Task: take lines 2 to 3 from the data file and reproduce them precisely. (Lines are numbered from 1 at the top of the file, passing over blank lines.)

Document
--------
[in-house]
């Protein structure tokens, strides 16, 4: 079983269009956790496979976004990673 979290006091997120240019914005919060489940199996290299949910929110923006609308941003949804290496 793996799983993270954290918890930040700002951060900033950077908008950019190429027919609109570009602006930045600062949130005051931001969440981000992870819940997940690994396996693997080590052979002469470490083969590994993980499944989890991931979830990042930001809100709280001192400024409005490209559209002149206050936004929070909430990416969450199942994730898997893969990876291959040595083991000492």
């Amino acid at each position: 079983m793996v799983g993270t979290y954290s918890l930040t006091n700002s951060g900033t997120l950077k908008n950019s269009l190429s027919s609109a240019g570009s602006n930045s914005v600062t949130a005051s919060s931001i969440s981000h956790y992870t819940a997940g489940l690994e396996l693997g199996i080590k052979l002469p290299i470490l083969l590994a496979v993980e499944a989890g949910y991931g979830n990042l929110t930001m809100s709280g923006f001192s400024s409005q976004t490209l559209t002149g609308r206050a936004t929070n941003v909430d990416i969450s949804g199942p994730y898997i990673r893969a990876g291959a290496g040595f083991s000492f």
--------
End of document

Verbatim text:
């Protein structure tokens, strides 16, 4: 079983269009956790496979976004990673 979290006091997120240019914005919060489940199996290299949910929110923006609308941003949804290496 793996799983993270954290918890930040700002951060900033950077908008950019190429027919609109570009602006930045600062949130005051931001969440981000992870819940997940690994396996693997080590052979002469470490083969590994993980499944989890991931979830990042930001809100709280001192400024409005490209559209002149206050936004929070909430990416969450199942994730898997893969990876291959040595083991000492």
């Amino acid at each position: 079983m793996v799983g993270t979290y954290s918890l930040t006091n700002s951060g900033t997120l950077k908008n950019s269009l190429s027919s609109a240019g570009s602006n930045s914005v600062t949130a005051s919060s931001i969440s981000h956790y992870t819940a997940g489940l690994e396996l693997g199996i080590k052979l002469p290299i470490l083969l590994a496979v993980e499944a989890g949910y991931g979830n990042l929110t930001m809100s709280g923006f001192s400024s409005q976004t490209l559209t002149g609308r206050a936004t929070n941003v909430d990416i969450s949804g199942p994730y898997i990673r893969a990876g291959a290496g040595f083991s000492f």